She recovers by changing the topic to the timings. She says make a print at 3.5 seconds (the minimum of the current test strip being 5). I ask if I should just take off as much magenta as possible, and leave it on zero. She says no (and skips the "why not?"). We compromise on 10, and because I've adjusted it, making a new test strip, but running in second intervals from 3 up to about 7 or 10.

I use a baseline of two and add seconds from there (Look how rebellious I'm being, I'm not following her to the letter! I'm starting with a whole second less). I make a print at two and half seconds. It's not great. The boat is really dark, the sky has lost contrast and colour, and the background wasn't that great when I took it. I think I can soon fix some of that by tweaking the contrast. Only we used to use magenta and yellow to do that on black and white, but on colour they change the colours produced. Ah...

Is this where cyan comes in? Or maybe where the white-light switch does? I don't know, but there must be a way, mustn't there?

She comes round evaluating the end results. Mine makes her pause. She asks which film it was on, and I reply the slide one. She mentions it'll be the film, it's a bit special. Apparently it'd be great for creating some really funky effects, but they don't really work with what I was printing. She mentions once again that it's special. I suggest it's because I'm a special person. Thankfully she gets the implication, and mockingly agrees.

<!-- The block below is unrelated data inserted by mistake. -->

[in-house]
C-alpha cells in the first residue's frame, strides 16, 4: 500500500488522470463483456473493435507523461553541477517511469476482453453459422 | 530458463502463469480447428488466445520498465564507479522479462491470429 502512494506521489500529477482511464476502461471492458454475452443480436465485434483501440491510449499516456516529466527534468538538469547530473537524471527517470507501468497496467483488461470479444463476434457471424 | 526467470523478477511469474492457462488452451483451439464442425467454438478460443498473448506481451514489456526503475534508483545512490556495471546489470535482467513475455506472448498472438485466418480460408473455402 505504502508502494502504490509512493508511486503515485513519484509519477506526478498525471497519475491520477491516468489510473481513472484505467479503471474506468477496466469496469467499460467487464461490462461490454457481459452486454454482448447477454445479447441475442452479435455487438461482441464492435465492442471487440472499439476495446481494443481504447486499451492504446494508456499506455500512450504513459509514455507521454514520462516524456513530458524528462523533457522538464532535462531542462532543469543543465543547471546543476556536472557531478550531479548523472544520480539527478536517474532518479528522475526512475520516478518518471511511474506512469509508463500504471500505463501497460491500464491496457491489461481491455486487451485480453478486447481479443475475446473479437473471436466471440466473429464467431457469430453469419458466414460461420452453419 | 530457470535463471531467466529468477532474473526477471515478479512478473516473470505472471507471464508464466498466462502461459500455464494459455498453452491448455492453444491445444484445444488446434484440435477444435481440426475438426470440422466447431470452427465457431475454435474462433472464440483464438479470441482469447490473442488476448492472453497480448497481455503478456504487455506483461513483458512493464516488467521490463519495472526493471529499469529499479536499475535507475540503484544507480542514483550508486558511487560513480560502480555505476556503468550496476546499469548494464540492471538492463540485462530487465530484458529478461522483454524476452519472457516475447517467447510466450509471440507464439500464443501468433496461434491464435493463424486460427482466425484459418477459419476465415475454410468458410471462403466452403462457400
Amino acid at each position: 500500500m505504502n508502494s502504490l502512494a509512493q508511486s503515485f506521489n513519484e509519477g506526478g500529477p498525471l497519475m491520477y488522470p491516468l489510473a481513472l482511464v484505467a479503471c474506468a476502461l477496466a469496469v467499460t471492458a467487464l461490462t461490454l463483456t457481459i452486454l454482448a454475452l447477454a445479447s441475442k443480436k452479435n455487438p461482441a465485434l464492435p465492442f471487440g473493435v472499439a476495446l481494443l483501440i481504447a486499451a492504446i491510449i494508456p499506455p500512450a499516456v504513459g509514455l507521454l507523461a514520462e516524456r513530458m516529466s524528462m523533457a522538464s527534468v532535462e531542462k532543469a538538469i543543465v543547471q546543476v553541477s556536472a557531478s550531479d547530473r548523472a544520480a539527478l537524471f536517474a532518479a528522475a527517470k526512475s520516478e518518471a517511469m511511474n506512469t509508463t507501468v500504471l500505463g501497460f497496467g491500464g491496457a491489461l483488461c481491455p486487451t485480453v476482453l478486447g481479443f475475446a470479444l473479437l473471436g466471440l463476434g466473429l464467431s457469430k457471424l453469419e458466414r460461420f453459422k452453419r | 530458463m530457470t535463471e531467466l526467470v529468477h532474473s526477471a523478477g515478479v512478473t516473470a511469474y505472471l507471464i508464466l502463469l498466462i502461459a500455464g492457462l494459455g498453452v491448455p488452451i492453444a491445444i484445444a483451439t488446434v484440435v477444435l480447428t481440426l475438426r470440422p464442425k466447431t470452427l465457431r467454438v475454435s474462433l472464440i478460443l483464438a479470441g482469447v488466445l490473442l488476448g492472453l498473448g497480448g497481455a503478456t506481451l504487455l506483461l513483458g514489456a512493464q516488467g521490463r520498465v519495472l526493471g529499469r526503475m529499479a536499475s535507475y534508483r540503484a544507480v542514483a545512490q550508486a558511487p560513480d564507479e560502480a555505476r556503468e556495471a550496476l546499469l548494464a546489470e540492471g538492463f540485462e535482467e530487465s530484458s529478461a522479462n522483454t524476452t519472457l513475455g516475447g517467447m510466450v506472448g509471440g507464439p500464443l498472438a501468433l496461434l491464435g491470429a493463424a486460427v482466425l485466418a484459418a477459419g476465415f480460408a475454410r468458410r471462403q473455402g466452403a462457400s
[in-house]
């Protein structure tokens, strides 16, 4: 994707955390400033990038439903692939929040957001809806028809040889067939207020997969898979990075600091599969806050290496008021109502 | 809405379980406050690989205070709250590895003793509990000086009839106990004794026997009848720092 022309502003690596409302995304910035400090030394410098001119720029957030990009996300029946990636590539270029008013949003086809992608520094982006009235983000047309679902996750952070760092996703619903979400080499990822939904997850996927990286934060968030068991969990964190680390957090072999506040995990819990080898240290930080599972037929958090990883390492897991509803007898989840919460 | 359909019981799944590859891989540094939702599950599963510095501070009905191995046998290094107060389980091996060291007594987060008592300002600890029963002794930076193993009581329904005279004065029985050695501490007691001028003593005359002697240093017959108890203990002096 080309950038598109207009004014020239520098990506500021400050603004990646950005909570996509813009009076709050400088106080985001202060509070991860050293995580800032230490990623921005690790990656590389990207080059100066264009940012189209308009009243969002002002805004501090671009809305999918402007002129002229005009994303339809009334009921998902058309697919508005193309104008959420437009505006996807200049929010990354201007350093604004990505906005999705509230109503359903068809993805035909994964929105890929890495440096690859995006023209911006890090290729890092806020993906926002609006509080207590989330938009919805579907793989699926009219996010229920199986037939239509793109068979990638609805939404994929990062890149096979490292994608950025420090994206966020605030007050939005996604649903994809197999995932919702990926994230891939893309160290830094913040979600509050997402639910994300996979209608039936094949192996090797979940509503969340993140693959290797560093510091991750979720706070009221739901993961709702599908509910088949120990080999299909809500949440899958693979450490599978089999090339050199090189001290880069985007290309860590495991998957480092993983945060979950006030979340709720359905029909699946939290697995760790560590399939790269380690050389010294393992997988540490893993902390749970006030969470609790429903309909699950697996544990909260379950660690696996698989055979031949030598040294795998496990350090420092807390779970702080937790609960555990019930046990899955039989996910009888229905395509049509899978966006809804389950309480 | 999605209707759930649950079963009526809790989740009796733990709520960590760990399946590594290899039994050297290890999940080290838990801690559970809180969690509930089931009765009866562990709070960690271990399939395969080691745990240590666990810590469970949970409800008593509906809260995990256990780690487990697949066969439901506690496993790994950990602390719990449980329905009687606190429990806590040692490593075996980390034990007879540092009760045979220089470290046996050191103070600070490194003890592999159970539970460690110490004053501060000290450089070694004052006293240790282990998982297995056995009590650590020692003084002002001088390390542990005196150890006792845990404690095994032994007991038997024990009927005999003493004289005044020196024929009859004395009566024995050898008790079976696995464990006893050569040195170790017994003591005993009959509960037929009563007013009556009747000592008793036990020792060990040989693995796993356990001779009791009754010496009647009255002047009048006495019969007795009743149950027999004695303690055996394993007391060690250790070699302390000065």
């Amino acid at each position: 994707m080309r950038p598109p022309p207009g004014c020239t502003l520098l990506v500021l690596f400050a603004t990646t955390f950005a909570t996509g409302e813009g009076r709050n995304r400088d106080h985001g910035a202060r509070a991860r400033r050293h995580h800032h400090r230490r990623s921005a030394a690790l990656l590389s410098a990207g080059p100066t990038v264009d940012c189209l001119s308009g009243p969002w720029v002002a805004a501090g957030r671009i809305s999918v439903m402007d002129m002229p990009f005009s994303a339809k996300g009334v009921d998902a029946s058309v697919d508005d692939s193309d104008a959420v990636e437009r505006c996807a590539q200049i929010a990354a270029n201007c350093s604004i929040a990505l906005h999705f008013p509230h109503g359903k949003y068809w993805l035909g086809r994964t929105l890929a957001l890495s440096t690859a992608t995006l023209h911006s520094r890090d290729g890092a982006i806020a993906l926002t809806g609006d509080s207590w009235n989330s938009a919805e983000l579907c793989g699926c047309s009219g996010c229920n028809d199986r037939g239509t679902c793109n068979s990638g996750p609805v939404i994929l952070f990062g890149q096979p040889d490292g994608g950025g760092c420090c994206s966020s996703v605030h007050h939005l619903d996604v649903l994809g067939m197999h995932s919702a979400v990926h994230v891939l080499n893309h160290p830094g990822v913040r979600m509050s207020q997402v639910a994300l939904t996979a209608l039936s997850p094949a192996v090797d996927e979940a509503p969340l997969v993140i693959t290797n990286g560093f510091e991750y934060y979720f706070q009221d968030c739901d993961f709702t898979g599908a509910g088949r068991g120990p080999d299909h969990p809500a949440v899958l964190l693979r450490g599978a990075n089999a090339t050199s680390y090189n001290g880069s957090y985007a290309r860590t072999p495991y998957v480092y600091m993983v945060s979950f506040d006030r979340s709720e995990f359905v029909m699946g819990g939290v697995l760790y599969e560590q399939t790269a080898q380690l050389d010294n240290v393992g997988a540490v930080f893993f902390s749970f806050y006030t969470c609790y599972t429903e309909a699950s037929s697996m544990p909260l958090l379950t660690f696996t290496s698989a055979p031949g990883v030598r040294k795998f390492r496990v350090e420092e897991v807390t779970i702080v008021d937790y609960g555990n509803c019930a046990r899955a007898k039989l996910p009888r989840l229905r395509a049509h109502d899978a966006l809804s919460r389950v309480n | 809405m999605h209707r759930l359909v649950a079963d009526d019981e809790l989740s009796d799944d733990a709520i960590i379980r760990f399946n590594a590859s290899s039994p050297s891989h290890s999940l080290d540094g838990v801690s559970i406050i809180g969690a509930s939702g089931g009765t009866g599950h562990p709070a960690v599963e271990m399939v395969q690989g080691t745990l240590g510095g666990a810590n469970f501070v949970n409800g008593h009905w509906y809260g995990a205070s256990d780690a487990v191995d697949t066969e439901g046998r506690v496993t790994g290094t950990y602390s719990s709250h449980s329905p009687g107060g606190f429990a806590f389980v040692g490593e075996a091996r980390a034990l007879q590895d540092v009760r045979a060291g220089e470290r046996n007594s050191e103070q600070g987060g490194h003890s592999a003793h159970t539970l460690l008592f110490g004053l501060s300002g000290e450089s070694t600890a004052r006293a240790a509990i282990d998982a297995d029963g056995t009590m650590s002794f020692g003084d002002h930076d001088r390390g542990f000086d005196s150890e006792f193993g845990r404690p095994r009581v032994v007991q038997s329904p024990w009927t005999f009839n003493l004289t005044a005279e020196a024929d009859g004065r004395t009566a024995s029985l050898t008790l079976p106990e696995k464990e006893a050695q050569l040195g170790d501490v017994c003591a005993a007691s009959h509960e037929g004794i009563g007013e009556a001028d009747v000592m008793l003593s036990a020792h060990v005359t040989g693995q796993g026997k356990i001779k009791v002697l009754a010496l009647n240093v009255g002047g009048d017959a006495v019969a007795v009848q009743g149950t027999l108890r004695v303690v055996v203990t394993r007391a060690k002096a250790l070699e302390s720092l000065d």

Then it's one to doling out films, and the second money transfer of the day (after she managed to be offered £5.20 to pay £1.20, and take the five pound note, giving me £3.70 in change, and she doesn't have ten pence on her right now. Um... I thought it would probably be easier to not confuse things by giving back part of the change and the twenty piece and taking a pound coin instead). There's four films which we all have, and there's four different films for us to quibble over. Two are infra red, or thereabouts, one is fine grain black and white, and one is as yet unknown because it got grabbed early. The woman next to me is inspecting both IRs. She puts one down. I pick it up. There's a couple of lines of small print on the top half of the lid. I open it to read the side of the film. Tutor swears. I look panic stricken, and hurried seal it back in the container.